Remember all the John Calipari talk about fight, will to win and his Kentucky players putting a priority on possession-by-possession execution rather than trying to be cute or go Hollywood?
Those admonitions came to life at Vanderbilt on Saturday.
UK needed those qualities, as Calipari all but predicted Friday when he called trips to Vandy’s famed and quirky Memorial Gym “always a hard game for us.”
It was again as the 74-67 final score suggested. And never mind that Vandy was the only Southeastern Conference team with an overall losing record. The Commodores came into the game with a Ratings Percentage Index of No. 163. That was the poorest RPI of any SEC team. The next worst was Mississippi at a relatively stratospheric No. 107.
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Never mind the numbers. UK and Vandy played a competitive game that saw no double-digit leads and the outcome decided in the anything-could-happen final four minutes.
Tied at 59-59, Kevin Knox put Kentucky ahead for good.
Remember Calipari saying he shouldn’t settle for jumpers? Knox didn’t.
He scored in the lane while being fouled, the resulting three-point play surely putting a smile on Calipari’s face while putting Kentucky ahead 62-59.
“He’s been telling me this whole season to be aggressive and get to the basket,” Knox said. “and I’m starting to get it, now.”
On the next possession, Knox made a layup. Those baskets started a streak in which Kentucky scored or got to the foul line on eight of its final nine trips downcourt to seal the victory.
“I told guys on the bench after the first one, I’m going to keep going at him,” Calipari said. “Whether we lose or not, he’s got to figure this out.”
Knox scored nine of his 17 points in the final 3:48.
When asked why he went to Knox, which UK did early in the season, Calipari said, “You’re talking about a 6-9 guy who should attack around that goal.”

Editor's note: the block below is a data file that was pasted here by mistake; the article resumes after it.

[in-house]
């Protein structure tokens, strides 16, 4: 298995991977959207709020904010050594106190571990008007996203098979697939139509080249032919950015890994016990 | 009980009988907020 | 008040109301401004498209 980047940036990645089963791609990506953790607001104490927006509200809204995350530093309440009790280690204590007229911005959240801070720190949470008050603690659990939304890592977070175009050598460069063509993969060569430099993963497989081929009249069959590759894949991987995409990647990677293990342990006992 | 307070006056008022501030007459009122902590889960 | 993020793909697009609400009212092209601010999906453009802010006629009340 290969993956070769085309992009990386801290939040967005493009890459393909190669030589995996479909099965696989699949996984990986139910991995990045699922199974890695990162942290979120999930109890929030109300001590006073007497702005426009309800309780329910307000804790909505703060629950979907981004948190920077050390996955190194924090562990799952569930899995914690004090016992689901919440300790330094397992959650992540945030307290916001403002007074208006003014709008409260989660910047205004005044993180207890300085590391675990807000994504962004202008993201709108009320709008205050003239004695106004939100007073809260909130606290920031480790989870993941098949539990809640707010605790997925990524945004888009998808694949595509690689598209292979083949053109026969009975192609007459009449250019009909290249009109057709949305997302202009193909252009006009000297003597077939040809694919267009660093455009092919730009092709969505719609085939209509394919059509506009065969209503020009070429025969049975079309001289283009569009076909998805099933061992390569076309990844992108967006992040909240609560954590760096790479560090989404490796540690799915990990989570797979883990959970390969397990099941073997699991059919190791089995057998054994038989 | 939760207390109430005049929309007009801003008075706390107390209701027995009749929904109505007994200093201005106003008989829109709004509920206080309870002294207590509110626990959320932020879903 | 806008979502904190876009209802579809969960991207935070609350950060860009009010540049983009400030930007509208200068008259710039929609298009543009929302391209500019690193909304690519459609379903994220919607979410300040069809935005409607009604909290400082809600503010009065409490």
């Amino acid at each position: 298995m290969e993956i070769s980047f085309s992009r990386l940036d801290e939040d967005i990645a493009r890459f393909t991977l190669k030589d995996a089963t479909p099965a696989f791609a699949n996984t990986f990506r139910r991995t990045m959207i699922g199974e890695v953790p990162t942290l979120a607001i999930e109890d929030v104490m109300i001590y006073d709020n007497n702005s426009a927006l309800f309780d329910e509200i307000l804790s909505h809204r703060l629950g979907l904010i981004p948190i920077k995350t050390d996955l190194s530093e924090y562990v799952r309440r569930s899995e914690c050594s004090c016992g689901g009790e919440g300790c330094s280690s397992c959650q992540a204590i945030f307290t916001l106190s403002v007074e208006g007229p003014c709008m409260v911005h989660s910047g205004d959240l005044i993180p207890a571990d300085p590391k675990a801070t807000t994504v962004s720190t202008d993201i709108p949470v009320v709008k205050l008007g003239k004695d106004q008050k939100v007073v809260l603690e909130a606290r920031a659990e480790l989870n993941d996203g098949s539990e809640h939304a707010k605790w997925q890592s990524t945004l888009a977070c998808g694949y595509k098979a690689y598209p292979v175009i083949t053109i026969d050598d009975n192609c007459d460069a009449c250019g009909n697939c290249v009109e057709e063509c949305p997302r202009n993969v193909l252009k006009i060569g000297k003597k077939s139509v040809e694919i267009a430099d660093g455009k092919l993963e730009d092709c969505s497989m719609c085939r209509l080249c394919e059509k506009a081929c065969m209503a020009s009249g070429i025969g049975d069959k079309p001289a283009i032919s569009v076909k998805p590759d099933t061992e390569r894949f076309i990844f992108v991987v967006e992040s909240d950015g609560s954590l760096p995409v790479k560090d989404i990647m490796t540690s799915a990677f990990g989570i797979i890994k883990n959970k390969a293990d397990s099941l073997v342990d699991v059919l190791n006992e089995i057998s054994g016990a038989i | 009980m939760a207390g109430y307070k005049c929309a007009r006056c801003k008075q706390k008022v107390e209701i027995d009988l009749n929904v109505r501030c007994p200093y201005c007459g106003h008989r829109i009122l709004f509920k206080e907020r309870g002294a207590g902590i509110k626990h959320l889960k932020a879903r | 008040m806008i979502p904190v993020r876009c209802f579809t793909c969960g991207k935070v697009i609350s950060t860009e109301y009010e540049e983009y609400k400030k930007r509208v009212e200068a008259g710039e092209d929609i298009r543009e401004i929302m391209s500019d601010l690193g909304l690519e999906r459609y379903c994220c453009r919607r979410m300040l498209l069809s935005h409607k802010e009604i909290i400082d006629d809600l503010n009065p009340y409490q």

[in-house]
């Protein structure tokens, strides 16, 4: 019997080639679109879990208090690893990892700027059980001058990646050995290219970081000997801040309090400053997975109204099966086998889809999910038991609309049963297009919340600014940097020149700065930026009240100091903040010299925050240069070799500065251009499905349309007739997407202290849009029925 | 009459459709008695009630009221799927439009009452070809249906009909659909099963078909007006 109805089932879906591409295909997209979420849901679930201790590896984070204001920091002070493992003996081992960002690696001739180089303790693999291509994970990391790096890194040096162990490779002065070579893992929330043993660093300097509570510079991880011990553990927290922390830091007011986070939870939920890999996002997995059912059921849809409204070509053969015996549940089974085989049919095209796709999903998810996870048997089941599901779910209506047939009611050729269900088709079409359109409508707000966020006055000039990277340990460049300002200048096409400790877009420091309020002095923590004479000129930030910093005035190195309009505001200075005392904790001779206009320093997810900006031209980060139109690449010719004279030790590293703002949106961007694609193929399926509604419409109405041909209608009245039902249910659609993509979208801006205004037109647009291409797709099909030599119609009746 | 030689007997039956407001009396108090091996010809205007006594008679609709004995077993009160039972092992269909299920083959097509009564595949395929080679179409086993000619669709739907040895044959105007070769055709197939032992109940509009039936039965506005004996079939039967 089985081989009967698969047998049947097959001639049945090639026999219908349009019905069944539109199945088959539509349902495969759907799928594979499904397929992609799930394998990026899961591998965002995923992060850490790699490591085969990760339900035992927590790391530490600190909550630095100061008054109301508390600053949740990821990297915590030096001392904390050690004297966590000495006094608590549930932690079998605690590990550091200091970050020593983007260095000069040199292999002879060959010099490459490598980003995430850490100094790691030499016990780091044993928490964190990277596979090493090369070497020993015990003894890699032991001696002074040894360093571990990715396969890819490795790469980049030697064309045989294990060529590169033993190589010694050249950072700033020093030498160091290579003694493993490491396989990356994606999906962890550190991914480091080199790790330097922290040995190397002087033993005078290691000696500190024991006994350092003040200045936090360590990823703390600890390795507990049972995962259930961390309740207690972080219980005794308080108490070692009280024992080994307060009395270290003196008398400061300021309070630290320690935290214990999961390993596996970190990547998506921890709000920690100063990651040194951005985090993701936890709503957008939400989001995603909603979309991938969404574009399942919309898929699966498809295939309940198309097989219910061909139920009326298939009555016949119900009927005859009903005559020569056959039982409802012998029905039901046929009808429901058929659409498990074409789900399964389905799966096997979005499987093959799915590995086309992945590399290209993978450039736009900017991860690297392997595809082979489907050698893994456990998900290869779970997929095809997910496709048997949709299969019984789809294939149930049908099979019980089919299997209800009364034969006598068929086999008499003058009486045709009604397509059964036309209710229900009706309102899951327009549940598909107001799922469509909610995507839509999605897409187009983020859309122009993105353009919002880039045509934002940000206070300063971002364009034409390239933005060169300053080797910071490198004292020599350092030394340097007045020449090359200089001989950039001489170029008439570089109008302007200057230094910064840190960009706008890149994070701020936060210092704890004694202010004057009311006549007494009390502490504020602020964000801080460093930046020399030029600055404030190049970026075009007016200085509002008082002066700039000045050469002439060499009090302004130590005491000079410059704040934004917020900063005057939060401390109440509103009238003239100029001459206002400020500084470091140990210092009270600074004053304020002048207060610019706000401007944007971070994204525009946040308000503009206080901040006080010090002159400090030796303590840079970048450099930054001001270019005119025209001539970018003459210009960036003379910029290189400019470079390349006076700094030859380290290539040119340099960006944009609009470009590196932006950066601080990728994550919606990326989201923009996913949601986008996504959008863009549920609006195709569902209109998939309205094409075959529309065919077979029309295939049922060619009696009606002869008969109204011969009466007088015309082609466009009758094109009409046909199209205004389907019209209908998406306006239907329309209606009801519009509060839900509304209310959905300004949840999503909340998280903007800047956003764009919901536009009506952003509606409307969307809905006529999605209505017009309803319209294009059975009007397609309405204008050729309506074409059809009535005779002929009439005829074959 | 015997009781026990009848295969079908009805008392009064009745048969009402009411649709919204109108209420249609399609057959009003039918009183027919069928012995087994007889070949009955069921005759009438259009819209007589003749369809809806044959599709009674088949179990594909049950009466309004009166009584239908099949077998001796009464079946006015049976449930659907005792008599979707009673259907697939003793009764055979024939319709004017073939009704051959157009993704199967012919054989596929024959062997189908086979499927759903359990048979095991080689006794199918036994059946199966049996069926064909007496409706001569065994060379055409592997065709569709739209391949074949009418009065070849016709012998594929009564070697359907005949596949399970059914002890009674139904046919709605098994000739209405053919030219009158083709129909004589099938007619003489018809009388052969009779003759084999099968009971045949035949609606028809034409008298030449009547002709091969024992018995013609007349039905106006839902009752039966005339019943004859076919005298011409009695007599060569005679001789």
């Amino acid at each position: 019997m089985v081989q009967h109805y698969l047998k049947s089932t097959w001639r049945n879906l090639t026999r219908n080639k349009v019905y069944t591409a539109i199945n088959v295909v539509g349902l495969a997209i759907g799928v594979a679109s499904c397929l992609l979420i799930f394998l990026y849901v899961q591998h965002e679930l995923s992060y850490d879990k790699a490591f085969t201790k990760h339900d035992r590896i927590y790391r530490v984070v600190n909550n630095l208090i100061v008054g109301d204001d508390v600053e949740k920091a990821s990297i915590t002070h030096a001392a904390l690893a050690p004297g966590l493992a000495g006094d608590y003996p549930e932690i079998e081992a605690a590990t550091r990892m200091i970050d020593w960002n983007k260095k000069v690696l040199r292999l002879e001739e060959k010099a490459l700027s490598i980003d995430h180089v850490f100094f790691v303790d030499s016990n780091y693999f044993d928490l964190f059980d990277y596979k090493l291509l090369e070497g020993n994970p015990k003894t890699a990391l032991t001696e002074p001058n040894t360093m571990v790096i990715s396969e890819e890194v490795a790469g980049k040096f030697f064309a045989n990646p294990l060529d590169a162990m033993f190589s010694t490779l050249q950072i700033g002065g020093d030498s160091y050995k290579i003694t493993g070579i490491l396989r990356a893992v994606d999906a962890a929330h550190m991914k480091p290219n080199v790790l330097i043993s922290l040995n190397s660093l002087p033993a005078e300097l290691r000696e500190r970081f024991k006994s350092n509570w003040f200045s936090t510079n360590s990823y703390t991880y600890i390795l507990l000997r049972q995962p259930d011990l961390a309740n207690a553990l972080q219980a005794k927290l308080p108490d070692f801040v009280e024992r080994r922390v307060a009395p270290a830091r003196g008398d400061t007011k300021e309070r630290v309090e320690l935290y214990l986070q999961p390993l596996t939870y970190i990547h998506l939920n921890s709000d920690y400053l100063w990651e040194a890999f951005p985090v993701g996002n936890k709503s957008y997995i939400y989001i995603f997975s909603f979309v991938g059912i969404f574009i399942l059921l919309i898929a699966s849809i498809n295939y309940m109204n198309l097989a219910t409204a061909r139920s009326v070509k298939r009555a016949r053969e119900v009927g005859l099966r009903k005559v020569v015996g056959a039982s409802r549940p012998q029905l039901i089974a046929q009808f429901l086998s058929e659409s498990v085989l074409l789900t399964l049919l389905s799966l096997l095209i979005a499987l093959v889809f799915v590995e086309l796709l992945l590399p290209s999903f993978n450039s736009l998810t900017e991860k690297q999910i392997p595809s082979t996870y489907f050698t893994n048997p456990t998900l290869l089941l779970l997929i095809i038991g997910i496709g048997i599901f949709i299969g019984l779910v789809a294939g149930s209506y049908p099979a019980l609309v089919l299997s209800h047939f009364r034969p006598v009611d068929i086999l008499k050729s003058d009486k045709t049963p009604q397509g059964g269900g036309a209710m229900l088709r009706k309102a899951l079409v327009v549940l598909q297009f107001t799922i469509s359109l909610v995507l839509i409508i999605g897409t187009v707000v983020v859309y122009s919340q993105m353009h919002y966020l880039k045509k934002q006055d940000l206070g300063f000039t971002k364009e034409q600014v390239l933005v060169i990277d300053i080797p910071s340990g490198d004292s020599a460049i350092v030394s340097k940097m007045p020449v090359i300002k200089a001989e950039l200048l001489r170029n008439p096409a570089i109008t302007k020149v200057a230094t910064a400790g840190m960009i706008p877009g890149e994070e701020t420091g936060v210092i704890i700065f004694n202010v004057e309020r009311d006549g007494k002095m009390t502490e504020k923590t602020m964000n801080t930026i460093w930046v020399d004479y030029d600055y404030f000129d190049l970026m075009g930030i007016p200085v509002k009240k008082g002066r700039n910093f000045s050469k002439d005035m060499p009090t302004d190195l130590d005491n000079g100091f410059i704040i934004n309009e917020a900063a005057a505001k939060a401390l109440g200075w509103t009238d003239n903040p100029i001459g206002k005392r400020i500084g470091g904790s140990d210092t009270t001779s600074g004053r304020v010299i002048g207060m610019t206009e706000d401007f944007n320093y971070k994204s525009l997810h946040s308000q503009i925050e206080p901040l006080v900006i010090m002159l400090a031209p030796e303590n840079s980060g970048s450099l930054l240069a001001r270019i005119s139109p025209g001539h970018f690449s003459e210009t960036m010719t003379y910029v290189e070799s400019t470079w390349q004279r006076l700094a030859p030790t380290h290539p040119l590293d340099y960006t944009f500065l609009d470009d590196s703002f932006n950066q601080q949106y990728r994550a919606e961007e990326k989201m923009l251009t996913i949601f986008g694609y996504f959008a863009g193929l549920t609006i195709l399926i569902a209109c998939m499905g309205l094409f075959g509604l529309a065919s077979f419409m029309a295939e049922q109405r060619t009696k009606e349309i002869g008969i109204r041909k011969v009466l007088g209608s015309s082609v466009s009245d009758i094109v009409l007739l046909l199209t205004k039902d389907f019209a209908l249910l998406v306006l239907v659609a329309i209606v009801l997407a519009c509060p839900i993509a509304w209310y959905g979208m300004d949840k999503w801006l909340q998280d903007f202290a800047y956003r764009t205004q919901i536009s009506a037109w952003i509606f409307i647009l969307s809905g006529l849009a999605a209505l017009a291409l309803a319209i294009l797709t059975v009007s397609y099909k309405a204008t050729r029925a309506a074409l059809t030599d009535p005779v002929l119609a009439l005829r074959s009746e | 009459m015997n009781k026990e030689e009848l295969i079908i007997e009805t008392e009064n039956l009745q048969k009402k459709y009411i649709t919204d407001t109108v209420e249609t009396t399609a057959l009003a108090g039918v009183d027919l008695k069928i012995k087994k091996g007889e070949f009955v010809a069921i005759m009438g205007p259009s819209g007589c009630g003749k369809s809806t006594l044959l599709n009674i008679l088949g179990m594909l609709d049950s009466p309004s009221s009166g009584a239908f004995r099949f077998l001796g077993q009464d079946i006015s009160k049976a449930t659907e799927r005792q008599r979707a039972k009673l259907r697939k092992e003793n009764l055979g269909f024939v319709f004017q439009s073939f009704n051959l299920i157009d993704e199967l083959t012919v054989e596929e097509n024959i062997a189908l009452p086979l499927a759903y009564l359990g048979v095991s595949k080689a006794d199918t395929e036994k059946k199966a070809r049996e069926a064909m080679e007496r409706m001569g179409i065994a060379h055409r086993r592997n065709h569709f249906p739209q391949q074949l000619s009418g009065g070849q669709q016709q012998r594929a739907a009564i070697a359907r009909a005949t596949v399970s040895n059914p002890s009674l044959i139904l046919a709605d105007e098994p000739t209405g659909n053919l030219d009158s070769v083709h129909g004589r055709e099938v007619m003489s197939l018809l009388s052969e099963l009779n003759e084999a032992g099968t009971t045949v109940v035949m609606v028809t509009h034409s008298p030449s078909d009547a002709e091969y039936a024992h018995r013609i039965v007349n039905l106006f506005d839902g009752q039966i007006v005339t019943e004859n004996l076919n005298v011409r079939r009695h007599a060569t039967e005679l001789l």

Both teams were shaky down the stretch.
Hamidou Diallo gave Vandy life by twice fouling in the final 31 seconds, the first on a three-point shot with Kentucky ahead 70-66.
Calipari cited fatigue adversely affecting Diallo’s decision-making. With injuries reducing UK to a seven-player rotation, Diallo played 39 minutes.
Vandy had gotten the ball when PJ Washington’s inbounds went over Shai Gilgeous-Alexander’s head.
Gilgeous-Alexander, who also played 39 minutes and led UK with 22 points, said the shakiness late “shows how young we are.”
Meanwhile, Vandy also quivered in the clutch. Most notably, Riley LaChance missed four free throws in the final 5:36, including all three on the Diallo foul with 30.6 seconds left and Kentucky clinging to a four-point lead. LaChance had missed only three free throws all season before missing all four attempts against UK.
Kentucky improved to 14-3 overall and 4-1 in the SEC.
Vanderbilt slipped to 6-11 overall and 1-4 in the league.
A fast finish to the first half enabled Kentucky to enjoy a 36-27 halftime lead. It was UK’s largest lead of the half. A fitting play capped the mini 9-2 breakout for UK in the first half’s final four minutes. Having called a timeout with 12.1 seconds left, UK went to its leader, Washington. He made one of two free throws with 4.2 seconds left. Sacha Killeya-Jones rebounded the miss on the second free throw and banked it in to set the halftime score.
This was a fitting punctuation because the game set up as a test of whether Vandy could contain Kentucky’s “bigs.”
Vandy might have led at the break had it shot better. The Commodores, who were scoreless the final 4:25, made only seven of 27 shots in the first half. That included making only one of 11 attempts from three-point range.
Freshman star Saben Lee, who had as many turnovers (two) as points (two) in the first half, came alive after intermission.
“He’s big for our team because he’s the one guy who has the ability to create his own shot and create a shot for others,” Vandy Coach Bryce Drew said earlier in the week.
Vandy matched its seven first-half baskets inside the first seven minutes of the second half. The Commodores took a 56-55 lead on a drive by Payton Willis.
To that point, Kentucky had trailed for less than two minutes. Whether Kentucky would trail at the end depended on its will and poise.
When asked if the Cats were battle-tested now, Gilgeous-Alexander said, “I think we’re really tested, especially in the last two games.”
UK outlasted Texas A&M 74-73 on Tuesday.
“That’s the way it’s going to be all season,” Gilgeous-Alexander said. “We’re going to continue to grow and we’re going to make strides and we’re going to be really good by the end of the season.”
Kentucky at South Carolina
9 p.m. Tuesday (ESPN)